Andes Mtns.
        Guiana Highlands
        Brazilian Highlands
        Rio Amazonas
        Rio Orinoco
        Rio Parana
        Gran Chaco
        Mato Grosso
        Las Pampas
        Patagonia
        Llanos
        altiplano



The extensive mountain systems in Latin America result in ecological diversity!

        Veracruz to Mexico City - 400 km, equal to travel from Florida Keys to Labrador - 3000 km!
                Encounter same amount of environmental change!


Climates

Oversimplified climate classification

A - tropical
        Coldestmonth above 18
C - example - Veracruz, Manaus
B - dry climate - northern Mexico (Monterrey)
C - mild climate - coldest month between 0o C and 18o C
D - continental climate - 4 distinct seasons, cold, snowy winter, warm to hot summer
E - polar/highland climate - cool summer, permanent snow and ice fields

        All but D present in Latin America
 



*In the tropics the major control on climate is altitude

Temperature drop with altitude
        6.4o C./1000 m
        Veracruz - 35o C.(95o F) , DF - 21o C (70o F)
Tierra Caliente - 0 to 900 m
        Hot lands - tropics
        Hot, humid
        Coastal lowlands of Caribbean and Atlantic, Pacific coast of Colombia
        Veracruz, Cartagena, Santo Domingo
        Sugar cane, coconuts, bananas, tropical fruit


Tierra Templada - 900 - 1800 m
        Mild country
        Japala, Caracas, San Jose (Costa Rica)
        When wind facing slopes can receive intense moisture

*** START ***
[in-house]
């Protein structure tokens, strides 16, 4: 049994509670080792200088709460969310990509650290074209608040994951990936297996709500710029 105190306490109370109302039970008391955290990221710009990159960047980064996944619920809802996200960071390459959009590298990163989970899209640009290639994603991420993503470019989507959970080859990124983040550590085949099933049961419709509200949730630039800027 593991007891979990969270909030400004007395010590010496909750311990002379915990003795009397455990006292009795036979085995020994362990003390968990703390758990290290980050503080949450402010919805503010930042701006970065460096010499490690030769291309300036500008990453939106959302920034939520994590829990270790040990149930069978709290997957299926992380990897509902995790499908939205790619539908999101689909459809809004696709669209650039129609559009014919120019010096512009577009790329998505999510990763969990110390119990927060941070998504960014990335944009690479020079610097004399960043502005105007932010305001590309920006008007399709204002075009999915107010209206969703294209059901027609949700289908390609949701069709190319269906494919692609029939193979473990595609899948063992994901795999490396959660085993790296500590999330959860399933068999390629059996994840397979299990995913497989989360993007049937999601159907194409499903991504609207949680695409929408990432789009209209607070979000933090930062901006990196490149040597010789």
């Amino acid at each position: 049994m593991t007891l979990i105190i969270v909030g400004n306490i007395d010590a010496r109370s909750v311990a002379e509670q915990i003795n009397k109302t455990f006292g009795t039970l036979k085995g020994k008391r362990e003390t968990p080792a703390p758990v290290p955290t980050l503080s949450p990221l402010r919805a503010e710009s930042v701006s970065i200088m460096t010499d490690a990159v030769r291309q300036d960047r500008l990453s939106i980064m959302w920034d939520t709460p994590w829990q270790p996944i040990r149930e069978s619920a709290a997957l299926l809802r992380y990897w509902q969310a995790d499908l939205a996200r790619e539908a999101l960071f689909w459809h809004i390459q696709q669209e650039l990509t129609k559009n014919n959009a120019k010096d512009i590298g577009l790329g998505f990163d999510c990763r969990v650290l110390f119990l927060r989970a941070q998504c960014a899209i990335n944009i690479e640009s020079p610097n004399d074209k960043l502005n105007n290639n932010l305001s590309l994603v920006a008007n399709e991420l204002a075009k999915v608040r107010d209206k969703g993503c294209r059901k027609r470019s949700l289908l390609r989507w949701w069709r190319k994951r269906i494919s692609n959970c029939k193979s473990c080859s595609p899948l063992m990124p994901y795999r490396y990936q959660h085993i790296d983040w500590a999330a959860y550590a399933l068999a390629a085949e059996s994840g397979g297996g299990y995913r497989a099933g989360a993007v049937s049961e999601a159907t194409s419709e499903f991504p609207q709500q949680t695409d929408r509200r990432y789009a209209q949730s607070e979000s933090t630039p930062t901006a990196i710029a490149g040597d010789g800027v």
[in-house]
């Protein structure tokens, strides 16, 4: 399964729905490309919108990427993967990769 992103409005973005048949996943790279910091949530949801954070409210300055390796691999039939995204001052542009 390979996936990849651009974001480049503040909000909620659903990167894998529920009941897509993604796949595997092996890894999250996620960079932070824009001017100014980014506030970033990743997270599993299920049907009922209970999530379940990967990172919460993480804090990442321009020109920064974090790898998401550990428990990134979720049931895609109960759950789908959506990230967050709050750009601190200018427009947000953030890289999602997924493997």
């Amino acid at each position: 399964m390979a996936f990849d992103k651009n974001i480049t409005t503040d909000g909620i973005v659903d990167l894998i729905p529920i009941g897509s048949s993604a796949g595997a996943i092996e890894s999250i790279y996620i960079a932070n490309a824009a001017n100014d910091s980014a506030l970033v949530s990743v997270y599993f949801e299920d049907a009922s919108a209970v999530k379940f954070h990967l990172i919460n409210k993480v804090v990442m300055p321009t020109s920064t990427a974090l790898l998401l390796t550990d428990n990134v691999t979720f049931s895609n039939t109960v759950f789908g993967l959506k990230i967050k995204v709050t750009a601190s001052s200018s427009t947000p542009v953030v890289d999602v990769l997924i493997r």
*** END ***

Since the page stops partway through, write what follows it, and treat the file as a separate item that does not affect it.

Cafe (coffee) zone, maize, bananas, avacados


Tierra Fria - 1800 to 3600 m
        Cold country
        Mexico, D.F., Bogota, Cuzco
        Ave. daytime temp. - 20o C (about 70o F), much cooler at night
        Wheat, potatoes, pasture


Tierra helada - above 3600 m
        Frequent frosts
        Pasture, some potatoes
        La Paz, Bolivia

Altiplano - Image courtesy of Consuelo Molina, San Fernando, CA

Climate and Seasons

Most (but not all) of Latin America is in the tropics 
        Some of it is "above" the tropics
Altitude - major control on climate
Second control is season
*INTERTROPICAL CONVERGENCE ZONE (ITCZ)!


        Low pressure trough located a few degrees n. or s. of the equator
          Zone of instability
          Moves n. & s. with the high sun
          Initiates rainy season
Rainy season - May-Oct (greater in the south) (Mexico)

Tropical Atlantic Satellite Image, August 28, 2006

Tropical Storm Ernesto, August 28, 2006

Mexico Satellite, showing ITC, Hurricane John, and Tropical
Storm Ernesto, August 30, 2006

 

 


Dry season - Nov-May (longer in the north)  (Mexico)
Third control are the mountains -
           Both Sierra Madre Occidental and Oriental block moisture from reaching the interior
           Mesa Central and especially Mesa del Norte are rainshadows/deserts

 

High desert near Bavispe, Sonora
 

Peru/Humboldt Current - cold water upwelling along Pacific Coast of Peru/n. Chile
Cool, foggy, conditions! Dichotomy - Atacama - World's Driest Desert!
Settling air - inhibits precipitation

World Ocean Currents

Sea Surface Temperatures, October 19, 2004


El Niño - equatorial countercurrent - every 5-7 years, warm water to Pacific Coast
of South America - Stormy weather!


 

Observations

 

Soils - Pacific lowlands - volcanic, rich
            Gulf lowlands (except Ver.) - soils are leached, infertile
            Yucatan - rocky, limestone - thin soils
Highland soils - volcanic, fertile

Volcanic soil profile, Volcan de Fuego, Guatemala


Highlands - settlement has been continuous for 3,000 yrs.
            Good soils
            Problems
                    Erosion
                    Lack of rainfall
                    Frosts
Lowlands - discontinuous occupations
            Poor soils
            High temp., rainfall
            Have seen development of civilization, then abandonment